Ok, it's like this:

I can't have any class file downloaded from my website, for personal reasons.

A user could view the applet like this:

applet.html

then change the url easily to this:

applet.class

and have my program that easy.

Is there way I can secure this somehow???

no. Applets are clientside code, the classfiles will always have to be downloaded to the client.
In fact, your user won't even have to do that, he can just pull the classfile from your browsercache.
You can do things to prevent the classfile from being used from any other location though.
Think about applet restrictions and it becomes obvious :)

Still doesn't stop someone from decompiling your applet and changing it, but what are the chances of that (iow, how many people will want to go to the trouble? What makes your code so brilliant that people will actually want to decompile and crack it?).

If you don't want that, you'll have to use servlets/JSP and send over the generated html.

What makes your code so brilliant that people will actually want to decompile and crack it?).

It's not that. This program has great value to ME. I will be selling it, and if I can ever figure this out, I can show it to you and you will understand a bit better. Some fellow is selling the same thing(not quit as good as mine) for 175$, and if I'm going to sell it, I don't want people just to get it for free. Someone told me this:

"you can use the applets getDocumentBase() method to see if a user downloaded the class file....But what then? Is there something you can do to them if they download it? Is that correct about getDocumentBase()?

Hi everyone,

The best thing you can do is try to obfuscate your code but then again there are some people that can actually still make sense of obfuscated code.

You could do encryption but people can still get into your code - (I am not going to describe how to get into encrpted code in java here or to anyone as someone could use that information for misuse.)

See even people like Microsoft which most probably have the best encrypted code still get their codes broken.

Don't worry if your program is as good as you say it is then trust me even if charge $200 you will still have buyers. One thing about people they always have nose for quality.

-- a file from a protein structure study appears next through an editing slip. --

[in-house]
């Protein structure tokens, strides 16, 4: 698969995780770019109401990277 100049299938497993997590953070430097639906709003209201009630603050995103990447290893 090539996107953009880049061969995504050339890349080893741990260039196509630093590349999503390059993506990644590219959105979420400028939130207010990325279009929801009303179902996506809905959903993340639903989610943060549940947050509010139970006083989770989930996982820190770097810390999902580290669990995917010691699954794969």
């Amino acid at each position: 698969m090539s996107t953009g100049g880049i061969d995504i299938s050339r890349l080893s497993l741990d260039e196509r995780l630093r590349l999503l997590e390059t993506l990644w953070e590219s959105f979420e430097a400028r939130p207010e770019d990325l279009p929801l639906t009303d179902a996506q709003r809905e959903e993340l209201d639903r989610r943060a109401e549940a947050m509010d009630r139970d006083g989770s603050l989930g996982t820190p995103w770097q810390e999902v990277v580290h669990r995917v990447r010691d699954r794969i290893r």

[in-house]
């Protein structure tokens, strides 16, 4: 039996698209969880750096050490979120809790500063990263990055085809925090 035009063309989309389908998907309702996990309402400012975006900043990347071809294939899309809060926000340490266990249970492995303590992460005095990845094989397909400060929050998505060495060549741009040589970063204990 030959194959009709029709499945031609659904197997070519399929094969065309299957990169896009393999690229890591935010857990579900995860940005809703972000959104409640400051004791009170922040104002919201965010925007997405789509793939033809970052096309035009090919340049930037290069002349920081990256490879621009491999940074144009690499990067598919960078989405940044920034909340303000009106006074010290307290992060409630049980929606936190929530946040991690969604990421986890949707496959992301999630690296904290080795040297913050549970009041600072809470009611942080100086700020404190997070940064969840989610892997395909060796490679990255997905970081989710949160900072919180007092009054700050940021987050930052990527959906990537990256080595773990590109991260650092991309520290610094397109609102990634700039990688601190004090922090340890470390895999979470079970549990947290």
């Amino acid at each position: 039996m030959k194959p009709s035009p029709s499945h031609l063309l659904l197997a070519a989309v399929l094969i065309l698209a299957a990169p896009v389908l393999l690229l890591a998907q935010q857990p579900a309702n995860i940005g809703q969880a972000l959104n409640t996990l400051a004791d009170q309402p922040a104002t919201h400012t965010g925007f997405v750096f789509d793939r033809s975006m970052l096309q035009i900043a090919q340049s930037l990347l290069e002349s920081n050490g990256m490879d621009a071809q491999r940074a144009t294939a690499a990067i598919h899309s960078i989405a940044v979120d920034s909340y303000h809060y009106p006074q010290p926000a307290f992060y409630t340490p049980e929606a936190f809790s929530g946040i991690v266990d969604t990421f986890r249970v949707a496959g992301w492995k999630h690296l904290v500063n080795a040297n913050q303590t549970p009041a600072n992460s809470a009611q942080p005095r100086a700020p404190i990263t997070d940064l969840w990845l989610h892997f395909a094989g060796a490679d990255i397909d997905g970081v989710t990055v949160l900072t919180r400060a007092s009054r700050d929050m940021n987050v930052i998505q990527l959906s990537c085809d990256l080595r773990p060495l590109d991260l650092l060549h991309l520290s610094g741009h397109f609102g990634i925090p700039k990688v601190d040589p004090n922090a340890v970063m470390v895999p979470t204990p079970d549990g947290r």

Don't mind me if i ask this but what is your program about. What does it do and what is it about. It seems interesting

Richard West

Thanks for the reply Richard. I'll be posting a link as soon as I can get something fixed. It's very nice, but you won't understand untill you see it!

It's like J said, there's really nothing I can do, and it's a lot of trouble to decompile and stuff like that, so I've come up with a new solution:


getDocumentBase() method of the applet class allows you to see where it's placed. So, I was thinking that I could check to make sure it's running from my website, otherwise, it would not run. That still leaves the option of decompilation, but I think that's just a measure that I'll have to not worry about.

I will show it to you guys, but it will be about a day or two.

getDocumentBase() is one thing, but I was really thinking of something else (maybe in combination with that).
Let your applet contact your server (which of course is the only one it's allowed to talk with by the sandbox) and get the really sensitive stuff using and RMI or socket connection to a process running there either as a standalone application or as a servlet.

That way the sensitive code is never deployed with the servlet so the thief (if any) will have to write that all himself.

If you then make sure only authorised IP addresses can connect to your server you also have a nice subscription based service in place almost for free.

getDocumentBase() is one thing, but I was really thinking of something else (maybe in combination with that).
Let your applet contact your server (which of course is the only one it's allowed to talk with by the sandbox) and get the really sensitive stuff using and RMI or socket connection to a process running there either as a standalone application or as a servlet.

That way the sensitive code is never deployed with the servlet so the thief (if any) will have to write that all himself.

If you then make sure only authorised IP addresses can connect to your server you also have a nice subscription based service in place almost for free.

Thanks, that's an excellent idea. I'm looking into getting a new webhost since the one I have doesn't support java. But I can't afford very much. I'm paying for a host that's 1.95$ right now, and that's about all I can afford. I think I just might set everything up before switching.

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